Learning how to connect with others will give academic job seekers an edge—and serve you throughout your career
Networking isn't just about getting a job either, says Bonds-Raacke, although networking can give you an advantage over equally qualified candidates. Instead, she says, networking is about forging long-term, reciprocal relationships that can help you and your colleagues do your jobs better. "If you really want to do your job well, you have to know and work well with others in the field," she says.
Plus, networking is a foundational skill you'll need throughout your entire career, says APA President-elect Jessica Henderson Daniel, PhD, an associate professor of psychology at Harvard Medical School, who urges students and early-career psychologists to learn this valuable competency early on. Academic psychology, she says, is a profession built on relationships. "It's part of the culture," says Daniel. "You cannot just isolate yourself and not interact with people; you need to interact."
Networking won't just help you learn how to strengthen your research and improve your teaching. It's also the route to success, says Daniel. Throughout your career, she points out, "You're relying on people for letters of recommendation always, be it for an award or a promotion."
How do you build your network? Bonds-Raacke, Daniel and other academic psychologists offer this advice:
Start early. Lay the groundwork for your future job hunt when you begin graduate school, says Emanuel Donchin, PhD, a psychology professor at the University of South Florida in Tampa. For one, pick a mentor "who has good connections, knows the field and is known in the field," Donchin says, noting that the most important factor is a faculty member's publication record. "Check Google Scholar to see how often, and how widely, the faculty member is cited in the literature," he suggests. "Also, the department faculty should know which faculty member is widely known in the field."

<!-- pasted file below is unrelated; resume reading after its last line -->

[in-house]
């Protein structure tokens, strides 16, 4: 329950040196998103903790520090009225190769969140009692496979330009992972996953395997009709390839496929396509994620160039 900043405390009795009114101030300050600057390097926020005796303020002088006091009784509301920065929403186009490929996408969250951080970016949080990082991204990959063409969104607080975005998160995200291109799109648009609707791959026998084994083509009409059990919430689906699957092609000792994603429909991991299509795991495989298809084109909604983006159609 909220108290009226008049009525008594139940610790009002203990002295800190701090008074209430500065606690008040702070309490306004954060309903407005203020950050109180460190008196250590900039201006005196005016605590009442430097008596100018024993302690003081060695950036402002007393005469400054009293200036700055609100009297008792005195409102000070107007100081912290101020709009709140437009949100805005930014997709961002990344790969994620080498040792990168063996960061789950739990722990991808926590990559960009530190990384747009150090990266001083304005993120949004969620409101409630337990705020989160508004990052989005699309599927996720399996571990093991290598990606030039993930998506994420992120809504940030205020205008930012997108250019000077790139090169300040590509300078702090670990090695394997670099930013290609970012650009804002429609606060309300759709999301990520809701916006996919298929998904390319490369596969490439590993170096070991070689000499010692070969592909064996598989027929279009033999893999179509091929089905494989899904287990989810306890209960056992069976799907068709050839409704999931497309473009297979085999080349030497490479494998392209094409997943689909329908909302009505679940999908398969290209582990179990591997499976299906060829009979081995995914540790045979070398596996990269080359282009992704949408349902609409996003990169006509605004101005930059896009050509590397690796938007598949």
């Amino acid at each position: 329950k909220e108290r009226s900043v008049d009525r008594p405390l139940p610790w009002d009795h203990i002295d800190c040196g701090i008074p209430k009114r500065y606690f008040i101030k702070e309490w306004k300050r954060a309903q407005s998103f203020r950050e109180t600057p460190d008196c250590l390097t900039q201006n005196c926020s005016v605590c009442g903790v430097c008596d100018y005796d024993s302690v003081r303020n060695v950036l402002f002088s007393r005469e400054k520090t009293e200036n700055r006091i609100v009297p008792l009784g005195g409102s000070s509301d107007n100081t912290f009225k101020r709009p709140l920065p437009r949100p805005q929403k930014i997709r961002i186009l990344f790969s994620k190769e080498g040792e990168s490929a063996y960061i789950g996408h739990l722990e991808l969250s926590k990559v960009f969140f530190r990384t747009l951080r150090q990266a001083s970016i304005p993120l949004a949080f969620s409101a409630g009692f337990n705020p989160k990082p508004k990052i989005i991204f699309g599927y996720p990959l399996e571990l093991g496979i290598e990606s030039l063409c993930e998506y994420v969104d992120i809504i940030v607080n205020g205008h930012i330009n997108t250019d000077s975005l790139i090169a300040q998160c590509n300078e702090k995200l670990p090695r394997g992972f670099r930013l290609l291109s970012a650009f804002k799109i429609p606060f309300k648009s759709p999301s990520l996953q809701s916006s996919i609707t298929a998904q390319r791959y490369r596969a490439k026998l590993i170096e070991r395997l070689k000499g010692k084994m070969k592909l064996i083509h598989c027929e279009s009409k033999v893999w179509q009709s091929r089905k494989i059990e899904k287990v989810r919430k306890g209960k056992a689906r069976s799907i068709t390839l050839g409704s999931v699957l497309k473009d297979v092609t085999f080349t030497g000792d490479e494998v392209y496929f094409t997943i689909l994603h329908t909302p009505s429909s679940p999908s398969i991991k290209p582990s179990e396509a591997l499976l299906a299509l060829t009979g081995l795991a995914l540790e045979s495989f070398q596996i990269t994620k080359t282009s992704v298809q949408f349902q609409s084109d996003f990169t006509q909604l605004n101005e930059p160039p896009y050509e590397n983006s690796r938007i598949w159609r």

And think about which faculty members have the best connections when you form your dissertation committee, he adds. "You want people who have good connections all over the country," he says. "Sometimes that means putting someone on your committee who might push too hard, but at least it will make a difference eventually."
You should also try to attend at least one smaller meeting focused on your research area, say senior psychology faculty. "For example, I do more clinically oriented research, so the big one in my area is the Society for Research in Psychopathology," says Deanna Barch, PhD, chair of the Council of Graduate Departments of Psychology. "If you do cognitive research, the big one is the Psychonomic Society."
Other examples include the Cognitive Aging Conference and the meetings of the Society for Research in Child Development and the Society for Personality and Social Psychology. While you're there, she says, seek out faculty from schools you're interested in, introduce yourself, and ask for information about a posted job or a heads-up for future job opportunities.
The kind of academic position you're seeking can also influence which meetings you attend, says Barch, who also chairs the psychological and brain sciences department at Washington University in St. Louis. "For an R1 or research-heavy institution, definitely go to the meetings in your field that are considered to be the ones where people present the best research," she says.
And don't just attend presentations or give poster sessions, says Barch. Instead, get your name out there by giving a talk or chairing a symposium. "Have a more prominent role, so that people become aware of your work," she says.